The founder of an eavesdropping-resistant instant messaging application called Cryptocat has apologized over a now-fixed bug that made some types of messages more vulnerable to snooping.
Cryptocat, which runs inside a web browser, is an open-source application intended to provide users with a high degree of security by using encryption to scramble messages. But Cryptocat warns that users should still be very cautious with communications and not to trust their life with the application.
The vulnerability, found by Steve Thomas, affected group chats and not private conversations, said Nadim Kobeissi, in an interview from Germany Friday. The encryption keys used to encode those conversations were too short, which in theory made it easier for an attacker to decrypt and read conversations.
The error was the result of an oversight spotted by Thomas, Kobeissi said. The encrypted conversations were still carried over SSL (Secure Sockets Layers), another overlay of encryption. But if an attacker broke the SSL encryption and had the underlying encrypted chats, “it would be significantly easier to crack” using brute-force techniques, he said.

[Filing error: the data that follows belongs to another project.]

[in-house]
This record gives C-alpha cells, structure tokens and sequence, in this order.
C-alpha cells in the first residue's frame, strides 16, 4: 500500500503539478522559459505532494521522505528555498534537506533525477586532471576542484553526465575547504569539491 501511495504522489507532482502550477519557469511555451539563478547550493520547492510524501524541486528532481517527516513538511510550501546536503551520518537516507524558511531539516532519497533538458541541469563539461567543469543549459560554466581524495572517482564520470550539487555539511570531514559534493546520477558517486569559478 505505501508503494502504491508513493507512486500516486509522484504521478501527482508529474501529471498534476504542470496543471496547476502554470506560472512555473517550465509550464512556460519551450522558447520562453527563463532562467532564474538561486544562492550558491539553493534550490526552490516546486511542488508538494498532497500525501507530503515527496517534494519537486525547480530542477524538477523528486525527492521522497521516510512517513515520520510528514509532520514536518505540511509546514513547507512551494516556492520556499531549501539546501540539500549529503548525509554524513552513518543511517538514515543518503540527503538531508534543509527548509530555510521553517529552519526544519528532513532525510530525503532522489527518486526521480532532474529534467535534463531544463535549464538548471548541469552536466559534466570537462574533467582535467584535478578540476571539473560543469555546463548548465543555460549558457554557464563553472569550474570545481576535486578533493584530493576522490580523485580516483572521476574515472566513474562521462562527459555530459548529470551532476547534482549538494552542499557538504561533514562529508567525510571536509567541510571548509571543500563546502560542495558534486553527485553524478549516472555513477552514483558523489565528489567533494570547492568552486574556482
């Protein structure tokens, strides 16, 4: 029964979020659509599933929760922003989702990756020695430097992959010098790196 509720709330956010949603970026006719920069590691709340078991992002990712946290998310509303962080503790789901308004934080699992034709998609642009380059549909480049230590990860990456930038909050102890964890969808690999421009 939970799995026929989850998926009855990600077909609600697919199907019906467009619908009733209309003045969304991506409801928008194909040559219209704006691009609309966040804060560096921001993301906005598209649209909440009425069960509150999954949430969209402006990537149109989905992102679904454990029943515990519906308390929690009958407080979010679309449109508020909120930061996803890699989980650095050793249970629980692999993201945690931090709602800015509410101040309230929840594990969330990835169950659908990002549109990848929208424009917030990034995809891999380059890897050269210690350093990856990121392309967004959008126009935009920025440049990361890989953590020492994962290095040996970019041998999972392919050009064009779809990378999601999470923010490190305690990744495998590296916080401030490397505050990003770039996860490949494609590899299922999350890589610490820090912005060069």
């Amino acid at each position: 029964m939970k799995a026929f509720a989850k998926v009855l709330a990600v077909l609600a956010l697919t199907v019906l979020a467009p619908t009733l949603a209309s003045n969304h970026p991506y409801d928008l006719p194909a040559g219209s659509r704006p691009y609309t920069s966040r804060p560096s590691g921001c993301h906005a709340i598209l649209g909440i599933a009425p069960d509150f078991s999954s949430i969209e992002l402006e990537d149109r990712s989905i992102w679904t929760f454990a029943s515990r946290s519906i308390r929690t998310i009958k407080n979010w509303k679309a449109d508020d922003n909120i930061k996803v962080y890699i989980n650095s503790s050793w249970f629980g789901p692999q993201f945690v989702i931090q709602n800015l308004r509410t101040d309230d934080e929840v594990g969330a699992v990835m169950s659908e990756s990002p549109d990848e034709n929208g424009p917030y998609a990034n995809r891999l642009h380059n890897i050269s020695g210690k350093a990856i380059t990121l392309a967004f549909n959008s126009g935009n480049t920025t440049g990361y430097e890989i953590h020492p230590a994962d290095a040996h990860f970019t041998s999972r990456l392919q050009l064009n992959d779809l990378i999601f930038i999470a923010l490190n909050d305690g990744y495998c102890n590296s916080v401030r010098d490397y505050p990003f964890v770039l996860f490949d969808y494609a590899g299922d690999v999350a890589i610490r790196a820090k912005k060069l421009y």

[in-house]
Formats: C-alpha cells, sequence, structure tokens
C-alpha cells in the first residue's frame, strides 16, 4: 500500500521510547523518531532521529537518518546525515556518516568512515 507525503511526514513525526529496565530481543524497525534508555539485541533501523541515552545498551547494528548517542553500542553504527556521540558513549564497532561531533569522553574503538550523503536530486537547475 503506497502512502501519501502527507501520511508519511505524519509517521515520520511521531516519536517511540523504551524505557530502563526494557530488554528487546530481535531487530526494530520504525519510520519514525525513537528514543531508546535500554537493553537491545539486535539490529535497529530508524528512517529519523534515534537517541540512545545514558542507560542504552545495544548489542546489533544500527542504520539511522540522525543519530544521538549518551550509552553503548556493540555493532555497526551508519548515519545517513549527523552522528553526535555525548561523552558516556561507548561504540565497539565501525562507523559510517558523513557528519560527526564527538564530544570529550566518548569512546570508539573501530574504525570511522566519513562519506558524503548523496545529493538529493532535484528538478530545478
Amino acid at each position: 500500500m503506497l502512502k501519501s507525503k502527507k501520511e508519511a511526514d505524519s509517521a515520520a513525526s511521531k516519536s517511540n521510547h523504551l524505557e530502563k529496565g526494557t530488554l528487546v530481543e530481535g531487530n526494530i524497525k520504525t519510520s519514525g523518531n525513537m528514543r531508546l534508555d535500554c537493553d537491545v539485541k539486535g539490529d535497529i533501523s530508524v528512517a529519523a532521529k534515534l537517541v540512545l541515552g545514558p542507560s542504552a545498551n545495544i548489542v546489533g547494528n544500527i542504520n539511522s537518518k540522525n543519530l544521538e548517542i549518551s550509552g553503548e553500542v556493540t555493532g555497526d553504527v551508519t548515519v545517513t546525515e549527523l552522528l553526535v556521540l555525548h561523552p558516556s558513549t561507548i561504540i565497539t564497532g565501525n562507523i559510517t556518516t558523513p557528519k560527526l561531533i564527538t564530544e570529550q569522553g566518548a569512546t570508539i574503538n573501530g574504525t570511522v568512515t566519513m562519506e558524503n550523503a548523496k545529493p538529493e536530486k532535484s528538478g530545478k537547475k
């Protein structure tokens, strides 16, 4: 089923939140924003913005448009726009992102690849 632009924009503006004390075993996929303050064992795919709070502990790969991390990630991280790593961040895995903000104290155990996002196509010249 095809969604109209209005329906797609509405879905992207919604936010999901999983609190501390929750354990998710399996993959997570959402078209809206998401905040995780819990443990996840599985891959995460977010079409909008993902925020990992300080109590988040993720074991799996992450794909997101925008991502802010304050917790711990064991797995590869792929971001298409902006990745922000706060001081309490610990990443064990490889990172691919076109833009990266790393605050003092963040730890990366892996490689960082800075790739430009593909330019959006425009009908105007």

The bug was fixed in Cryptocat versions 2.0 and up about a month ago after Thomas notified the project. The vulnerability persisted for about seven months between September 2012 and April.
Prodded by bug-finder
Although Cryptocat noted the patch in its changelog, Kobeissi wrote a detailed blog post on July 4 explaining the issue after Thomas published a sharp critique.
“This is a really difficult situation,” Kobeissi said. “I am not a person who will gloss over this kind of bug for absolutely no reason just to maintain the image of the project.”
The bug was completely unacceptable, but it is common for errors to be revealed in open-source projects, he said. Kobeissi said he gave Thomas a $250 reward out of his own pocket even though Cryptocat has no formal bug bounty program.
“I wanted to be on the record that he was paid for his effort,” Kobeissi said.
Cryptocat has seen surging interest since the U.S. National Security Agency’s surveillance program was detailed by whistleblower Edward Snowden. Kobeissi said Cryptocat saw 65,000 new users in just a month since the revelations were published. (See also “How to protect your PC from Prism.”)